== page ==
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Meet The African-American Women Who Could Be Joe Biden's Running Mate

Ambitious politicians spend years seeking to shape a career that allows them to wind up in the White House or on a major party's national ticket. But as the last week has reminded us, unforeseen events always seem to intervene -- and have the potential to fundamentally alter even the best laid plans.


The killing of George Floyd at the hands of police officers late last month has drastically changed the calculation for former Vice President Joe Biden and his vice presidential vetting team when it comes to who he will pick to share the ticket with him this fall.


While Biden made clear months ago that he would pick a woman, there now appears to be a significant surge of support for him to select a black woman -- making history (there has never been a black woman on either party's national ticket) while also sending a very clear message to the black community that he not only understands their import to his nomination but also believes they need a major voice in his White House.


In light of the recent political climate the following women have been spotlighted as possible candidates for the Vice President position in Joe Biden's campaign according to CNN:



Stacey Abrams: In an op-ed published in The New York Times on Thursday (no, not that one), Abrams makes the argument that the best way to react to Floyd's death is for people of color to register to vote and then do so in November. "Voting is a first step in a long and complex process, tedious but vital," the former Georgia state House minority leader wrote. Wise words -- and ones that suggest she is ready to lead on an issue of critical import to all minority communities.




Susan Rice: If Biden wants to pick the woman with the most hands-on experience on foreign policy and national security issues, there's no question that Rice is at the top of that list -- having served as national security adviser and US ambassador to the United Nations during the Obama administration. But she carries baggage, too -- most notablyher statements after the Benghazi, Libya, attack and her January 20, 2017, email on Michael Flynn.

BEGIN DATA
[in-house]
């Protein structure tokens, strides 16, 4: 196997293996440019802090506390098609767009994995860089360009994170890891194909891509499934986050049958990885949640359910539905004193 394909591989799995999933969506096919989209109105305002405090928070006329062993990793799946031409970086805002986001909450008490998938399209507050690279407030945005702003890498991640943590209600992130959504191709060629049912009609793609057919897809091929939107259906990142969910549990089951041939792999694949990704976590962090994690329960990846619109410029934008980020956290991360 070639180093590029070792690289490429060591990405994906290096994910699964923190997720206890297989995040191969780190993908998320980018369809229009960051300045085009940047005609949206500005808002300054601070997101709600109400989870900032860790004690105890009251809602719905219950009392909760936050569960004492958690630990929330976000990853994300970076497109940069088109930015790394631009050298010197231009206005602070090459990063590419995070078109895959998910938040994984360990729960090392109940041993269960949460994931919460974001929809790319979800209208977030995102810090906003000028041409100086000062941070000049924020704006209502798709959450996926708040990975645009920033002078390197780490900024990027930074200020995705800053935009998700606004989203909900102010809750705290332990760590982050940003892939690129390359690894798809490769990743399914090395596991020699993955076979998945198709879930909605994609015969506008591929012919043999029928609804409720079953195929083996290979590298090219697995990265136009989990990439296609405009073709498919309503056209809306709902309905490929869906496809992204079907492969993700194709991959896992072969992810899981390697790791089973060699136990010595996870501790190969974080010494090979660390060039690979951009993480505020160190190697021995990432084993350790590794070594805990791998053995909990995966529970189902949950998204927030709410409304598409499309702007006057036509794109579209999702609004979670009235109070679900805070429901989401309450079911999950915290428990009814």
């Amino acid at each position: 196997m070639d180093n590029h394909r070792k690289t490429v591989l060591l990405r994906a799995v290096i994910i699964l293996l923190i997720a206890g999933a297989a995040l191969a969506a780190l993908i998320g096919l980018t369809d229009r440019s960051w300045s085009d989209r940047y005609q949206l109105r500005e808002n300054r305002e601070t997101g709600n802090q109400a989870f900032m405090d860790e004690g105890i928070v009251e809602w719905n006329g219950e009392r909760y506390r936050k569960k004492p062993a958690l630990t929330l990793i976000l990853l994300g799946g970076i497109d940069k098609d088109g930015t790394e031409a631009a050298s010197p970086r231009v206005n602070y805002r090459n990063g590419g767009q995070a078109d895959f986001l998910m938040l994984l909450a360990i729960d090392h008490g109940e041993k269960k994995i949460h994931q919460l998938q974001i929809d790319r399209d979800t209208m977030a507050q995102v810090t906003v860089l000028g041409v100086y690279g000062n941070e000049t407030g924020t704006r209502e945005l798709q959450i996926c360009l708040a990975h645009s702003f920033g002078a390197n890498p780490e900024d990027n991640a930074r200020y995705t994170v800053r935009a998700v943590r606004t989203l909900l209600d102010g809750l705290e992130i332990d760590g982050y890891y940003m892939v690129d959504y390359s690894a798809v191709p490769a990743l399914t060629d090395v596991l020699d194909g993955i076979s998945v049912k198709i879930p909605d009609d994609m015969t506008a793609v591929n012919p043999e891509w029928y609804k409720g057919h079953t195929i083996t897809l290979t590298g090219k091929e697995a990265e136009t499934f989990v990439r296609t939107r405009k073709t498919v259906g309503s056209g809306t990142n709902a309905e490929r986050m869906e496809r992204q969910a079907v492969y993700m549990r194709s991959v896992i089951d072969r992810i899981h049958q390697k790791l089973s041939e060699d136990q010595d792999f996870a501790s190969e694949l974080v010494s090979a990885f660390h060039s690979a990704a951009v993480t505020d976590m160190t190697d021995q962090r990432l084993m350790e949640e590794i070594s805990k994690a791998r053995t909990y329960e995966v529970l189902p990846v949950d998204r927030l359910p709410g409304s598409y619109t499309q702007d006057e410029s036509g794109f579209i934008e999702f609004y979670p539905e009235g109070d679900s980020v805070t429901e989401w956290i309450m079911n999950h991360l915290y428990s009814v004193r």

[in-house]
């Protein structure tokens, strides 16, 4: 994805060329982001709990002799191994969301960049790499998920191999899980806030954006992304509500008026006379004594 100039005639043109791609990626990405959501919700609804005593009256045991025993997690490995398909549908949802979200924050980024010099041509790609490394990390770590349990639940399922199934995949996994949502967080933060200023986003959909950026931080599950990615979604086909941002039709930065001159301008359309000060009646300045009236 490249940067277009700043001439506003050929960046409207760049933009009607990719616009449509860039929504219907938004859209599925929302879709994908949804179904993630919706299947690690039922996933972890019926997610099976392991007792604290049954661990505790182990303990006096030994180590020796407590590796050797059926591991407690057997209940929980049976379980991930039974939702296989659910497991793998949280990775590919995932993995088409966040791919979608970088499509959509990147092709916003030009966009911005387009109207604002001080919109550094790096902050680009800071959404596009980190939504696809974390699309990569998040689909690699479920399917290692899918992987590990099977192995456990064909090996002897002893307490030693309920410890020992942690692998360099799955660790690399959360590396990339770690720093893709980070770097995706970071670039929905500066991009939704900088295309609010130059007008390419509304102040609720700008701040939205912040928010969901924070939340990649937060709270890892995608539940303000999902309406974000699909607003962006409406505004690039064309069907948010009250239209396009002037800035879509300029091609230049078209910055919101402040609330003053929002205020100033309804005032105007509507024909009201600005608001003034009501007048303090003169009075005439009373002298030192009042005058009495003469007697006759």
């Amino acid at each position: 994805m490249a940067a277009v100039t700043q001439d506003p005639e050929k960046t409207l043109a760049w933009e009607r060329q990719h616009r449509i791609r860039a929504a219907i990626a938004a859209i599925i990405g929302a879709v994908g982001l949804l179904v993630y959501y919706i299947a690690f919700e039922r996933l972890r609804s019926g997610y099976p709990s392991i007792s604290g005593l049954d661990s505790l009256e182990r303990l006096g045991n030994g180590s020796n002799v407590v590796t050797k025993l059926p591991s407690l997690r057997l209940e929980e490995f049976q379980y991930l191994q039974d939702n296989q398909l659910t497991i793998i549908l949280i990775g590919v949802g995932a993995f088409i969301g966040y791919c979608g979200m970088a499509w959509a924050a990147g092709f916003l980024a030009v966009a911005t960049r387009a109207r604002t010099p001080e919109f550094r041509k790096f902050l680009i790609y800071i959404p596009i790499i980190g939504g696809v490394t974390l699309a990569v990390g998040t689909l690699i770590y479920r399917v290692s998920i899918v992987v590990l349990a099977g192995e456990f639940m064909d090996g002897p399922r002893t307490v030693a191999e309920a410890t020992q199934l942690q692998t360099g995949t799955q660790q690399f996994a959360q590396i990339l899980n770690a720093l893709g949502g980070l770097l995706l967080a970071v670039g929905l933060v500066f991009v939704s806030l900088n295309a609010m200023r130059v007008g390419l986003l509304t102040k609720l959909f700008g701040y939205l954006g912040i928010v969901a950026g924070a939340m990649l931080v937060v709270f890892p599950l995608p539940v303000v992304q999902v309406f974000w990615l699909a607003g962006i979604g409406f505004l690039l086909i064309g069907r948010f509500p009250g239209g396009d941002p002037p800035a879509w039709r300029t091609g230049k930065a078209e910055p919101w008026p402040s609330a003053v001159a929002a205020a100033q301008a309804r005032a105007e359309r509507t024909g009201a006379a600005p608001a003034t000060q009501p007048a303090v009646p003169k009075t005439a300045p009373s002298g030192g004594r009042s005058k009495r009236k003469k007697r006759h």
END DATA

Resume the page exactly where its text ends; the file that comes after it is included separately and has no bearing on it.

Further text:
Val Demings: Even before Floyd's death and the ongoing reverberations from it, this Florida House member was getting rave reviews about her potential as a ticket-mate for Biden. But now consider what Demings would do to the ticket: A black former police chief of a major southern city (Orlando) who knows the issues within the law enforcement community vis a vis police brutality intimately.




Keisha Lance Bottoms: Lance Bottoms' speech last Friday night -- amid violent protests in Atlanta -- was a moment. She was empathetic. Tough. And deeply human. I've had the Atlanta mayor on my list almost since the start of the VP process but I was never sure she would break into the top tier. Boy, was I wrong.



Kamala Harris: For all that's changed on the list this week, the California senator's positioning has not. If anything, Harris seems even more likely to be the pick now as she, at 55, is a generation younger than Biden but also has a wealth of experience -- as California attorney general and a senator -- that we know Biden values.


Source: CNN

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